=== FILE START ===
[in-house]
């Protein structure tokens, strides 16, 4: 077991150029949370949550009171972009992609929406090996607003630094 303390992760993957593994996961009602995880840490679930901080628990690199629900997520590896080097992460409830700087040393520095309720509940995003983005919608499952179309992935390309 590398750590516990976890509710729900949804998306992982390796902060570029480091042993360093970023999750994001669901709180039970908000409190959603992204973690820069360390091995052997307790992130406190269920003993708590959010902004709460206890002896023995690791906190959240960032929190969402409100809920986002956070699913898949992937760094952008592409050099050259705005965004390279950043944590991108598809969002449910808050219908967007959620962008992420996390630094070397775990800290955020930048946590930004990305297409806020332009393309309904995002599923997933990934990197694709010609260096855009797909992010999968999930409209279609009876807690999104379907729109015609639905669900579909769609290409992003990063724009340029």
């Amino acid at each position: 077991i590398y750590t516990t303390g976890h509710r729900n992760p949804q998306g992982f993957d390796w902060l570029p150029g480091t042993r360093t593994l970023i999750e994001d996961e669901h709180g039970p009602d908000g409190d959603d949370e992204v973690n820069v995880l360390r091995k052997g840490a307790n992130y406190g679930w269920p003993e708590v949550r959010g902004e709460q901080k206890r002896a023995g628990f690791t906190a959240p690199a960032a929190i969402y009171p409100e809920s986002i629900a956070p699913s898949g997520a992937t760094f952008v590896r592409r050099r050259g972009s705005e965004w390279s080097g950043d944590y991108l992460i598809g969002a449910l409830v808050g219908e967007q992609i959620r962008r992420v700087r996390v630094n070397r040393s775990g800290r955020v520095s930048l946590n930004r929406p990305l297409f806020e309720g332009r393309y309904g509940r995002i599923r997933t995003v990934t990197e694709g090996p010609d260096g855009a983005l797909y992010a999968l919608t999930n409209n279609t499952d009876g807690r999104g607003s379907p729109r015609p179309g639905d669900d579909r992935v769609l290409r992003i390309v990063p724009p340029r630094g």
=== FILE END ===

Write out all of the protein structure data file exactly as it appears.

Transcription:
[in-house]
């Protein structure tokens, strides 16, 4: 077991150029949370949550009171972009992609929406090996607003630094 303390992760993957593994996961009602995880840490679930901080628990690199629900997520590896080097992460409830700087040393520095309720509940995003983005919608499952179309992935390309 590398750590516990976890509710729900949804998306992982390796902060570029480091042993360093970023999750994001669901709180039970908000409190959603992204973690820069360390091995052997307790992130406190269920003993708590959010902004709460206890002896023995690791906190959240960032929190969402409100809920986002956070699913898949992937760094952008592409050099050259705005965004390279950043944590991108598809969002449910808050219908967007959620962008992420996390630094070397775990800290955020930048946590930004990305297409806020332009393309309904995002599923997933990934990197694709010609260096855009797909992010999968999930409209279609009876807690999104379907729109015609639905669900579909769609290409992003990063724009340029």
């Amino acid at each position: 077991i590398y750590t516990t303390g976890h509710r729900n992760p949804q998306g992982f993957d390796w902060l570029p150029g480091t042993r360093t593994l970023i999750e994001d996961e669901h709180g039970p009602d908000g409190d959603d949370e992204v973690n820069v995880l360390r091995k052997g840490a307790n992130y406190g679930w269920p003993e708590v949550r959010g902004e709460q901080k206890r002896a023995g628990f690791t906190a959240p690199a960032a929190i969402y009171p409100e809920s986002i629900a956070p699913s898949g997520a992937t760094f952008v590896r592409r050099r050259g972009s705005e965004w390279s080097g950043d944590y991108l992460i598809g969002a449910l409830v808050g219908e967007q992609i959620r962008r992420v700087r996390v630094n070397r040393s775990g800290r955020v520095s930048l946590n930004r929406p990305l297409f806020e309720g332009r393309y309904g509940r995002i599923r997933t995003v990934t990197e694709g090996p010609d260096g855009a983005l797909y992010a999968l919608t999930n409209n279609t499952d009876g807690r999104g607003s379907p729109r015609p179309g639905d669900d579909r992935v769609l290409r992003i390309v990063p724009p340029r630094g």